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Nightingale Tales: Stories from My Life as a Nurse

Nightingale Tales: Stories from My Life as a Nurse

Автором Lynn Dow, RN

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Nightingale Tales: Stories from My Life as a Nurse

Автором Lynn Dow, RN

207 pages
2 hours
Oct 3, 2017


In the 1950s, nurses served as handmaidens to the physician; by the start of the new millennium, they had become admired independent practitioners. Nightingale Tales is a peek into that transition, as told by a nurse who lived it. Each chapter is a stand-alone story depicting the ridiculous mores nurses have been subjected to over the years, the archaic equipment they’ve had to struggle with, and the changes in the profession, brought about by time, the feminist movement, and advances in technology. Told with humor and compassion, the stories of Nightingale Tales provides an unusual—and highly entertaining—window into the world of medicine from the mid-twentieth century to the present.
Oct 3, 2017

Об авторе

Lynn Dow, is a registered nurse who spent fifty years in the profession in a variety of positions—staff nurse, head nurse, teacher, and mentor—at large medical centers on both the East and West Coasts. Now retired, she has finally found the time to write about her experiences. She lives with her husband in San Francisco.

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Nightingale Tales - Lynn Dow, RN



Just before I turned fourteen, my dad came home from work one night and dropped dead. This event changed my life forever. At a very young age I had set my sights on following in my mother’s footsteps and going to Vassar for college; there, I thought, I would be exposed to a well-educated and cultured society—much different, or so I thought, from the people in the backwoods farming community where I lived. It never occurred to me that Dad would die and alter my plans.

World War II was over, times were prosperous, and women were expected to do everything they could to snag a husband, settle down, and become a mother. Career choices for girls were inconsequential, so my parents thought my desire to become more sophisticated was cute. They encouraged my dream.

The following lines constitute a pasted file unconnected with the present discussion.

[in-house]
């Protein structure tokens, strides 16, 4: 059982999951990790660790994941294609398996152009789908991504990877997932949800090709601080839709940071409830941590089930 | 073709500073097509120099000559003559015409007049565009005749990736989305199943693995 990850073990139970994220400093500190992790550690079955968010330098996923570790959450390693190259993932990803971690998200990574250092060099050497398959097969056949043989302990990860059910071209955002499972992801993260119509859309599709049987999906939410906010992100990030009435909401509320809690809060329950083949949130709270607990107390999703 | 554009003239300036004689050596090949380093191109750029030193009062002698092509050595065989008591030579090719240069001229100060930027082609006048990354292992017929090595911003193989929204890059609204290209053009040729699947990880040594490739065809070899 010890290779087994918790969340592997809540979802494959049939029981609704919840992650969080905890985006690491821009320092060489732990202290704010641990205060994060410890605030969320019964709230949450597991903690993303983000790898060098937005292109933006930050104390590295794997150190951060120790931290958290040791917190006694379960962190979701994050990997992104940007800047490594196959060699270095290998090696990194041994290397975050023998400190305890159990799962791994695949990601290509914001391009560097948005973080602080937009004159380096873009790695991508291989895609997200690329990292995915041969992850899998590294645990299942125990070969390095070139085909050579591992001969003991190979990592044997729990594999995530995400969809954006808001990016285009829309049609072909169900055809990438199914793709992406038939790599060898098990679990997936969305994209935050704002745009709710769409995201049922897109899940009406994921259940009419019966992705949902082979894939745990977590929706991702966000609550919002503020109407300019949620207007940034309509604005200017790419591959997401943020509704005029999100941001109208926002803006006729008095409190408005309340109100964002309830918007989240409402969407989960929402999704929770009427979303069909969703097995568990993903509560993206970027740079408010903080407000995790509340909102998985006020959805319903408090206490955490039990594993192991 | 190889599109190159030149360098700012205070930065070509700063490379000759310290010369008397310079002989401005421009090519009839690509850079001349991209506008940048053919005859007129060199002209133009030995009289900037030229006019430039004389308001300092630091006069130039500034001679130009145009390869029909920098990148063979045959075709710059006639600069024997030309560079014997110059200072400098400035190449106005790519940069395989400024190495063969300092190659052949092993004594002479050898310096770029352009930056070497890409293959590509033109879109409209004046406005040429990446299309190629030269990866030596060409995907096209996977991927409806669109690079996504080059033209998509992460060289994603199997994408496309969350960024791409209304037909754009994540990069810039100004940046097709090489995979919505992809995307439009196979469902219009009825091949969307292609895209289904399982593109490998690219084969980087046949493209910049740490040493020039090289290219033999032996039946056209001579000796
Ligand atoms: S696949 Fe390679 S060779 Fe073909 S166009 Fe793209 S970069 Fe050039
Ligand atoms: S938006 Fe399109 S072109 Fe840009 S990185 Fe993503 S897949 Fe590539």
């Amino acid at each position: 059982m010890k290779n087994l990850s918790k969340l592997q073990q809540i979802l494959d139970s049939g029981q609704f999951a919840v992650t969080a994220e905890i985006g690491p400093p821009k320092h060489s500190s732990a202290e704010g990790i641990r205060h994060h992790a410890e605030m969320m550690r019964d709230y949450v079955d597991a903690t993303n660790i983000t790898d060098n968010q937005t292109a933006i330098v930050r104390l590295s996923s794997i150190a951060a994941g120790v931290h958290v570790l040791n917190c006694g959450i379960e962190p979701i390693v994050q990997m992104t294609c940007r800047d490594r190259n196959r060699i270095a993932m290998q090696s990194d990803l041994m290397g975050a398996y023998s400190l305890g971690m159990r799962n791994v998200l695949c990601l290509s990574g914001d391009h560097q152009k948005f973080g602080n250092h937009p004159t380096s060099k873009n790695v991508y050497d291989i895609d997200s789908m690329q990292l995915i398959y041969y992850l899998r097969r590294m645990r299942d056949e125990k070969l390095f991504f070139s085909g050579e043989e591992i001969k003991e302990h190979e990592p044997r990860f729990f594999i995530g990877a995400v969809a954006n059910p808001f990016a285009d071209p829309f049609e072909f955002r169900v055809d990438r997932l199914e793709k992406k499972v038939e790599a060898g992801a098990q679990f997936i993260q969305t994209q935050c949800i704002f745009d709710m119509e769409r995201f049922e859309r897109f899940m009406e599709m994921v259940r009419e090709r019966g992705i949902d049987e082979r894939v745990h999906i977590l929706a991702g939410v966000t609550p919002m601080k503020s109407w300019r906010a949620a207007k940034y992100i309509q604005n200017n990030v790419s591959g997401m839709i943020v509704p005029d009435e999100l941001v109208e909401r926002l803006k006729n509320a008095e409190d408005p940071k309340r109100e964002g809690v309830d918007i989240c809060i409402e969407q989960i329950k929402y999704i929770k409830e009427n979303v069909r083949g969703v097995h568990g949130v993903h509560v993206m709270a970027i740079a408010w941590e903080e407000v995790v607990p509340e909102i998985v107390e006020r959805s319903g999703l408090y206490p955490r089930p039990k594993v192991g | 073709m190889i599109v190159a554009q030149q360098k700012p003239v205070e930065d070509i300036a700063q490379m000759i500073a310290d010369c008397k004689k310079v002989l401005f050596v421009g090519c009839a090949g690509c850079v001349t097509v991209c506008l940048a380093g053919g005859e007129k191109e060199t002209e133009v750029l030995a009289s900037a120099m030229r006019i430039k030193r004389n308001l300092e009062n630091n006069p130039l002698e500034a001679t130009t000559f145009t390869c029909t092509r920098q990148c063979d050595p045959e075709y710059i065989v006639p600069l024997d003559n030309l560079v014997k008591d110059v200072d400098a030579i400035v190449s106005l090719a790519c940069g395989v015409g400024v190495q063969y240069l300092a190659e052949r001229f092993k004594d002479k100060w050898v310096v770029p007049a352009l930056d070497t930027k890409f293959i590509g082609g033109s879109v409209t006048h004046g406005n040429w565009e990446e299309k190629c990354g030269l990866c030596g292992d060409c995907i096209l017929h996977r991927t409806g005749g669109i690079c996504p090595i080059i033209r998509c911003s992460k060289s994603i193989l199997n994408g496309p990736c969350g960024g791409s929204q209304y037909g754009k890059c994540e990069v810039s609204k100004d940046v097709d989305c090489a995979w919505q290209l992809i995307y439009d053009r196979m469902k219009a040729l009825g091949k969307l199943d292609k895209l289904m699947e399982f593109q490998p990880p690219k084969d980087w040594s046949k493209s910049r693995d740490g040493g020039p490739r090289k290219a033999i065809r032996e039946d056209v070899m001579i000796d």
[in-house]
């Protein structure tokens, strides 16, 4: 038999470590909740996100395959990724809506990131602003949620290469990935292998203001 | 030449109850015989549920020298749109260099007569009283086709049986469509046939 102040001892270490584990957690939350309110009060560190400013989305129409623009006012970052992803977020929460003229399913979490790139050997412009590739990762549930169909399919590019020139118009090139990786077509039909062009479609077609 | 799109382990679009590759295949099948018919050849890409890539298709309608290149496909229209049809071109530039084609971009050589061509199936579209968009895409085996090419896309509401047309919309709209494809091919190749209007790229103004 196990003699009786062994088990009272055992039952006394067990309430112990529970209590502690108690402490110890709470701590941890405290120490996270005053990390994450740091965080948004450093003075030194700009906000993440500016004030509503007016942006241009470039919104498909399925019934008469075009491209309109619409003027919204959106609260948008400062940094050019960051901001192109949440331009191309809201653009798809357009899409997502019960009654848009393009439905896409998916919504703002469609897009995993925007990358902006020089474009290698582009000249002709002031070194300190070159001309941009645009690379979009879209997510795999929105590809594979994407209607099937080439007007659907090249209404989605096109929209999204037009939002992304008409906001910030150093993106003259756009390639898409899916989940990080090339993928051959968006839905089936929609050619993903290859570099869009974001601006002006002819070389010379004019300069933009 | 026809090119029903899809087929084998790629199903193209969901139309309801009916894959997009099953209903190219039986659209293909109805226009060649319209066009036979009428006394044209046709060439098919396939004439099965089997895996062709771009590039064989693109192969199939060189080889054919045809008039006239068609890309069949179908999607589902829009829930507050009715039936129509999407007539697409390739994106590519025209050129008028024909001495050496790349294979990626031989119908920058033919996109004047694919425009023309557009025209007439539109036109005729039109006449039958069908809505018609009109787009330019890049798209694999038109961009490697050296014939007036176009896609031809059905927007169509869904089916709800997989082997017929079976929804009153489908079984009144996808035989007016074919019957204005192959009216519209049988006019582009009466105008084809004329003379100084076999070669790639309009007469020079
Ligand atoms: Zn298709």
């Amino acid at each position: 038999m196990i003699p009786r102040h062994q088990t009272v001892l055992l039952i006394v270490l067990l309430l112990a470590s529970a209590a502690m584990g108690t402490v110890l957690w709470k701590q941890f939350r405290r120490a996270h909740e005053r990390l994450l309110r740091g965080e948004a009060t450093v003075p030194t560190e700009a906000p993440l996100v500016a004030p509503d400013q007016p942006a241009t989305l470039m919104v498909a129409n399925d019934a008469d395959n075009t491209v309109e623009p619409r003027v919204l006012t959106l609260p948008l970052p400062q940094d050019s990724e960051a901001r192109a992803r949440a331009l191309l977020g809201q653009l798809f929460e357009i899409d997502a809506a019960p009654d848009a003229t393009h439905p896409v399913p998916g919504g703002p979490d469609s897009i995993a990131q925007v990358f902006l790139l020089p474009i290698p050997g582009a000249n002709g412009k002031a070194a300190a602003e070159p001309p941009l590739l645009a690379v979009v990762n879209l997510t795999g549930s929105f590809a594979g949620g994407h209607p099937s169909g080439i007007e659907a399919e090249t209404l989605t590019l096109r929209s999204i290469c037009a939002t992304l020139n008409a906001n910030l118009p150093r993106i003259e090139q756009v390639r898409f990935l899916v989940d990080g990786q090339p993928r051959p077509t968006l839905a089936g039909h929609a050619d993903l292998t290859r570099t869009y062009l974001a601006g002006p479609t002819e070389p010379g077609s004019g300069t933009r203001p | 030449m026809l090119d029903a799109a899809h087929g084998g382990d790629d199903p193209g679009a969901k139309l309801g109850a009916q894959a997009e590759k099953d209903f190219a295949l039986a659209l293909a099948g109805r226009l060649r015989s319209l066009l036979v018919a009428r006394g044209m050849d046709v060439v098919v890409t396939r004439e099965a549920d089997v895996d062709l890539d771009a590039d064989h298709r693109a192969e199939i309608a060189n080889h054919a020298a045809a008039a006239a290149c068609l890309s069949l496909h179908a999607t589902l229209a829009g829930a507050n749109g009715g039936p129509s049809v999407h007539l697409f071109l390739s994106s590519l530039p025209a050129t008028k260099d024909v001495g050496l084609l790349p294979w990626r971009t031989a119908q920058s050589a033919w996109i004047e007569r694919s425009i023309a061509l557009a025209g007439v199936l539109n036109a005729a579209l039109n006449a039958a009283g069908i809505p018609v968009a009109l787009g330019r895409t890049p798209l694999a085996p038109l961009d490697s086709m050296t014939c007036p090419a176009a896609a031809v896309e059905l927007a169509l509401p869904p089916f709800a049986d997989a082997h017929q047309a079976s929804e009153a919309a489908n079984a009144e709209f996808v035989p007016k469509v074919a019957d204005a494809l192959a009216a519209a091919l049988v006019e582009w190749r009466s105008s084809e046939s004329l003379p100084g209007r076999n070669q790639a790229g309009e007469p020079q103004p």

When we got over the shock of my dad’s death, my mother discovered there was a small pension, but with my brother in medical school, my sister in nursing school, and me to take care of, money was scarce. My mother had held one job in her life: teaching Latin some twenty years before. Despite her Vassar education, the only employment available to her in our small town was as a bookkeeper for the school, and it paid next to nothing.

Oblivious to our financial status, I kept dreaming of going to Vassar—until, at the start of my senior year in high school, Mother came into my room one day and announced we had to talk. I figured it was going to be the obligatory birds and bees conversation, though I couldn’t imagine my Victorian mother ever speaking of such things. I was right: no sex talk. In its place was a very firm pronouncement that I should get the idea of going to Vassar out of my head. There was no money.

Even if the tuition could somehow be scraped together, Mother said, a Vassar girl needed to have discretionary funds. She had been lucky; her family hadn’t had any financial worries while she was in college, she had been free to be a debutante. She’d finished college with a solid liberal education but no skills—and she was not about to have her daughter find herself in the same financial bind that widowhood had forced her into. According to Mother, I needed to have a skill that would enable me to support myself and never find it necessary to rely on a man for my livelihood.

So, Carolyn Frances—when she called me that, I knew there would be no further discussion—as I see it, you have three choices. You can be a teacher, a nurse, or a secretary. Which will it be?

I had long ago ruled out teaching; twelve years in a classroom was enough for me. My total failure as a receptionist at the phone company the previous summer led me to believe that I would never make it as a secretary. So a nurse it was.

With both my siblings studying in the medical field, you would think I might have had an inkling of what nursing was all about—but I didn’t, and I had even less interest in finding out. Most of what I knew came from reading the tales of Sue Barton, the precursor to the Cherry Ames series of nursing adventures. Sue never got her hands dirty, always had a young, handsome doctor waiting to take her out, and got involved in the most exciting situations—all of which had little to do with being a nurse. Life might not be too unbearable if I could be like Sue.

Mother encouraged me to apply to several of the hospital nursing programs in the area, but I had already decided not to go to a hospital-run program. They treated their students like nuns; I was destined for more excitement. I would at least go to the university, where I could still get a taste of culture. Being the dutiful daughter that I was, I applied to several local nursing schools—all the time hoping I would not be accepted—but I also secretly applied to the University of Rochester, praying that I would gain entrance.